In this case, the call itself appears to be a hoax. I have spoken with the rancher who allegedly made the call and he denies it ever happened. For several reasons detailed below, I believe him. It appears, the call actually came from a café/store located in the vicinity of the ranch. The Sheriff’s department reacted to the call and found nothing happening out of normal daily life. Perhaps the call was a hoax? Perhaps it was a diversion to draw law enforcement resources to one area while drugs or human cargo were smuggled across in another area.

So, why was this story so believable by readers across the nation? What I found was perhaps more interesting than the alleged story itself.

First, I found nothing but cooperation from all law enforcement agencies working that region. I spoke with the “originating source” of the story, the Laredo Police Department. They talked openly and honestly with me for quite some time. They even said if we want to visit they will “roll out the red carpet.” I talked with the rancher who allegedly was forced off his land. He told me the first he heard of this was Monday morning when the FBI called him to ask what was going on at his ranch. He told them, and me, everything was normal. I have also learned his ranch is really of no strategic value to a drug cartel. The ranch is situated above a high cliff facing the river which would make a border crossing extremely difficult, at best. Nothing had happened. We talked for over 30 minutes about several issues regarding this and life around Laredo.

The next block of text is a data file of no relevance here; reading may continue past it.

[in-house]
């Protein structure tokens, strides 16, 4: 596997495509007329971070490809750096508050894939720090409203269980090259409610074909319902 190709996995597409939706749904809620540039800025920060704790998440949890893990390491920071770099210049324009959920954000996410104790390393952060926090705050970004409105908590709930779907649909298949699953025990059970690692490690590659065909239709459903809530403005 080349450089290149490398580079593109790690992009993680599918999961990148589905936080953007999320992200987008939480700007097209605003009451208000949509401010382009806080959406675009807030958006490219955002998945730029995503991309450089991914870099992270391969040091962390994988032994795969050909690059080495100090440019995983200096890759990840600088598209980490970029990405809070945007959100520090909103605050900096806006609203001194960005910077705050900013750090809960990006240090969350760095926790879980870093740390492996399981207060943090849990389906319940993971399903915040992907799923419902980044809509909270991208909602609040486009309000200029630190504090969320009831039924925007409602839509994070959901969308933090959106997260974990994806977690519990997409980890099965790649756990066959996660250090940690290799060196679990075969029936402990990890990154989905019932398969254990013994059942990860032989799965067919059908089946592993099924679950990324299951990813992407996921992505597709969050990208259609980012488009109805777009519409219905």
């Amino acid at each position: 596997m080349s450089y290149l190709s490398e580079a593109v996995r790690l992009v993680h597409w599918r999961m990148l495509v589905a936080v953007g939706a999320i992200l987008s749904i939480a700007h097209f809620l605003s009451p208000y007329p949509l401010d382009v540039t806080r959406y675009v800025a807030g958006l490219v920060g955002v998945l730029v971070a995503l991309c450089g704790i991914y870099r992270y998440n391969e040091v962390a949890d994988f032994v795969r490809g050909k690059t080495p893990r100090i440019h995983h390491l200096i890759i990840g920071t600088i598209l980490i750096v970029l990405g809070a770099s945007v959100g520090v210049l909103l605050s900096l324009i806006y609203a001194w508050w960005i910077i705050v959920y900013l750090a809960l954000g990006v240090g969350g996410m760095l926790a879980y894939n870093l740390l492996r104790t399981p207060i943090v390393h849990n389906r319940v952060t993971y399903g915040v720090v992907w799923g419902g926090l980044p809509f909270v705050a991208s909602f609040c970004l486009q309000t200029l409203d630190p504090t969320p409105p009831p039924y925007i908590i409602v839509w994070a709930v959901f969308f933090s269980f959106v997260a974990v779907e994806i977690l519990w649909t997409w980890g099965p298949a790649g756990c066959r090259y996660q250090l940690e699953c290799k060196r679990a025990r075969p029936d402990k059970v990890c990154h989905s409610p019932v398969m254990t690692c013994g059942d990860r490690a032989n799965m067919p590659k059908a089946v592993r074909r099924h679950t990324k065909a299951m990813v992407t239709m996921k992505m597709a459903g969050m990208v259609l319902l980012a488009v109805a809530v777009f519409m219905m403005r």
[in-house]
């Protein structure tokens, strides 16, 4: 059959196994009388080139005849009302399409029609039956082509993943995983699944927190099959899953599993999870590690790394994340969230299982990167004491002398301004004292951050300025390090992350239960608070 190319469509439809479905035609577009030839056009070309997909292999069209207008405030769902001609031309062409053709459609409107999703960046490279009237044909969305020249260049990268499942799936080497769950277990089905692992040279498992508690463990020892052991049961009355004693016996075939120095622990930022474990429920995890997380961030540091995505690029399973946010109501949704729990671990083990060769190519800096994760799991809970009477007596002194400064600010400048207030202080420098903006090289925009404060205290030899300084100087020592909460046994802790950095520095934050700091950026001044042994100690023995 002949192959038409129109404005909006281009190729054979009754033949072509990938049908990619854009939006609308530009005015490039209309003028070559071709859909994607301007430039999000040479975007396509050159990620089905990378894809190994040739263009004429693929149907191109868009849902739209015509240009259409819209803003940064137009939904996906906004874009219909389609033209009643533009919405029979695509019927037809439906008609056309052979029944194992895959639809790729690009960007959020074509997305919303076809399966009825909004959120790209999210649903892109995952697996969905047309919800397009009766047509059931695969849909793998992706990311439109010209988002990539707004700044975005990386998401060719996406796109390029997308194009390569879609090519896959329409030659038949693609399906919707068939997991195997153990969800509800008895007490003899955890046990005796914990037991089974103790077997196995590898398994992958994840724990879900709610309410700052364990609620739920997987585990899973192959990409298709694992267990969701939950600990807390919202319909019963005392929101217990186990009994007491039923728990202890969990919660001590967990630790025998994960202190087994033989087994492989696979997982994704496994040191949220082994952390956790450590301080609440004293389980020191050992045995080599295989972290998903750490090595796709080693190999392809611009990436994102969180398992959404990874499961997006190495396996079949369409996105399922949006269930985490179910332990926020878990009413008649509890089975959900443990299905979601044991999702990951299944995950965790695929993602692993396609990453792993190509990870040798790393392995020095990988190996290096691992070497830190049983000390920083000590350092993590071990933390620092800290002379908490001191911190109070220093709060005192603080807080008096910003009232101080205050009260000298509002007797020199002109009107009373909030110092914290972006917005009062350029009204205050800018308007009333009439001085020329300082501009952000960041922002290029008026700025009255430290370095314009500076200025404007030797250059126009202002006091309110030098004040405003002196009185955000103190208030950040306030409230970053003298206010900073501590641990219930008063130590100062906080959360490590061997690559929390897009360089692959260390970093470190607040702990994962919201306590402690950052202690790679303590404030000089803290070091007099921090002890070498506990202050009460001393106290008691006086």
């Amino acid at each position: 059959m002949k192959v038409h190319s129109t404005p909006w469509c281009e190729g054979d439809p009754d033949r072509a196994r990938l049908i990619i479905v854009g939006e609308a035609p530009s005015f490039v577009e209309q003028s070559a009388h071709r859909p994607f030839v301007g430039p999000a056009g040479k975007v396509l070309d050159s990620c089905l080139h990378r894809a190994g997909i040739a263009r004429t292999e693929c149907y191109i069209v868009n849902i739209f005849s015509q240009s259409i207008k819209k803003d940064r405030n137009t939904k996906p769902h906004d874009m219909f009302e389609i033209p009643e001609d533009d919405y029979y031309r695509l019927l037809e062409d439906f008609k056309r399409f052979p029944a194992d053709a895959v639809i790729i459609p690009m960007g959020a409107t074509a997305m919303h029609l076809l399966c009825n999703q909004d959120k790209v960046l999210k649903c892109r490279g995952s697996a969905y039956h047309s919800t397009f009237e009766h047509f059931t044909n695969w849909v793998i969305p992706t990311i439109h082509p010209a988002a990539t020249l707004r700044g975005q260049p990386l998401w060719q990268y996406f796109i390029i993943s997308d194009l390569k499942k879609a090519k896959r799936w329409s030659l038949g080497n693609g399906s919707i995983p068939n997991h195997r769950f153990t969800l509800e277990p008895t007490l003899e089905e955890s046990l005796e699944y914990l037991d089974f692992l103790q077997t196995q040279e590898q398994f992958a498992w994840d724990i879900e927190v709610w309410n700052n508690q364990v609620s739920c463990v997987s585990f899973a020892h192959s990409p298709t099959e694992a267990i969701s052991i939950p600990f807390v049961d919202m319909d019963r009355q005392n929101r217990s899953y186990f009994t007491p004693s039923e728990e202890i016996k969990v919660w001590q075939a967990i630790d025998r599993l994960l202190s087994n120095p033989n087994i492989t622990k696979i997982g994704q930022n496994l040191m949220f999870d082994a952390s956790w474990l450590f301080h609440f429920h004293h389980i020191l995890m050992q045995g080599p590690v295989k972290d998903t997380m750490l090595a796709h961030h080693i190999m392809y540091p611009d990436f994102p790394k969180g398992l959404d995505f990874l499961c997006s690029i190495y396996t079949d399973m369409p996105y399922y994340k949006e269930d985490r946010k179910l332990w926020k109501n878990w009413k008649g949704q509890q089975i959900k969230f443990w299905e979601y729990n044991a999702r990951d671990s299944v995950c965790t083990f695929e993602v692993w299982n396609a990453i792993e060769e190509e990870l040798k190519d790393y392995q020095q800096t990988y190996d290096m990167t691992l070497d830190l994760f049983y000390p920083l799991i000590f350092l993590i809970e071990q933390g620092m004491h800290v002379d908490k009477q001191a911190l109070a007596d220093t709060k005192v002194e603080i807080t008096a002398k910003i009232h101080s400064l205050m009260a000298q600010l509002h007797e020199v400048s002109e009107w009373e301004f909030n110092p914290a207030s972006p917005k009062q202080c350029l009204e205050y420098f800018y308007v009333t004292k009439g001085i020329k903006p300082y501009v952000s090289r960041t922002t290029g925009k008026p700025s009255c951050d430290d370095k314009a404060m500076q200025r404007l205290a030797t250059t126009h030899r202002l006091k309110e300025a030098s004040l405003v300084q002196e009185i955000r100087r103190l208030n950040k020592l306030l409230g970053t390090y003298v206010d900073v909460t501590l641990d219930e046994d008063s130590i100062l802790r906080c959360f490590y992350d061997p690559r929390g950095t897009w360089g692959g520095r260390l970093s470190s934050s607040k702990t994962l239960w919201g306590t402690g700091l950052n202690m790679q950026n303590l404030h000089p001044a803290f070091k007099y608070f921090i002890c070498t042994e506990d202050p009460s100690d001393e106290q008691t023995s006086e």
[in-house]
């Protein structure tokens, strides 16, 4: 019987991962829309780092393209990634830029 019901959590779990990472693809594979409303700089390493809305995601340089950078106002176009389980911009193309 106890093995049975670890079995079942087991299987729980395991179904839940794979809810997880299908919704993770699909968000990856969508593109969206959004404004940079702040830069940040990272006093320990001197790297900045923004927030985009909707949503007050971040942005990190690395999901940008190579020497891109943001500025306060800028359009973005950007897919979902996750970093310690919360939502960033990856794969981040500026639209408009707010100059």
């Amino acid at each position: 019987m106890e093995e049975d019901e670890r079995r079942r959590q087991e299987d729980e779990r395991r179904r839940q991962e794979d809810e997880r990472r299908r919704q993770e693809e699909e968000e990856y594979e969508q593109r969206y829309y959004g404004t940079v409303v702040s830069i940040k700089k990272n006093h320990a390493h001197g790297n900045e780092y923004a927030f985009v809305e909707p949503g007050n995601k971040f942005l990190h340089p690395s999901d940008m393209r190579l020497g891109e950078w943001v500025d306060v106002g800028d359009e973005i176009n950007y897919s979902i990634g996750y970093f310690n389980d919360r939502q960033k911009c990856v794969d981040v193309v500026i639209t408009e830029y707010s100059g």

Emphases added.

In other words, and once again, there is no evidence whatsoever that anything at all occurred outside of Laredo. Dvorak and the others’ “evidence” amounts to a case of “I can’t reveal my sources, so trust me.” They rely on an implied conspiracy (“Why is the media not covering this? They must be part of the government cover up!”) worthy of the tinfoil hat crowd, something Bob Owens rightfully calls “Laredo Trutherism.”

Price then reports on the real violence, across the border in Nuevo Laredo, something that was mentioned in a slightly misleading FOX video (see update at the end of the post) that I’ve suspected as a possible seed for this modern myth. It’s the cartel war in Mexico that is the real news and a potentially real threat to our own security, not some fantasy about US territory being invaded.

Meanwhile, as far as I’m concerned, any credibility Ms. Dvorak or her allied bloggers may have had is gone. Until they can provide credible, independent sources willing to go on the record with some sort of physical evidence -video, police radio recordings, whatever- I can only regard them as nothing more than people in desperate need of attention.

RELATED: Two earlier posts about the Laredo invasion fantasy.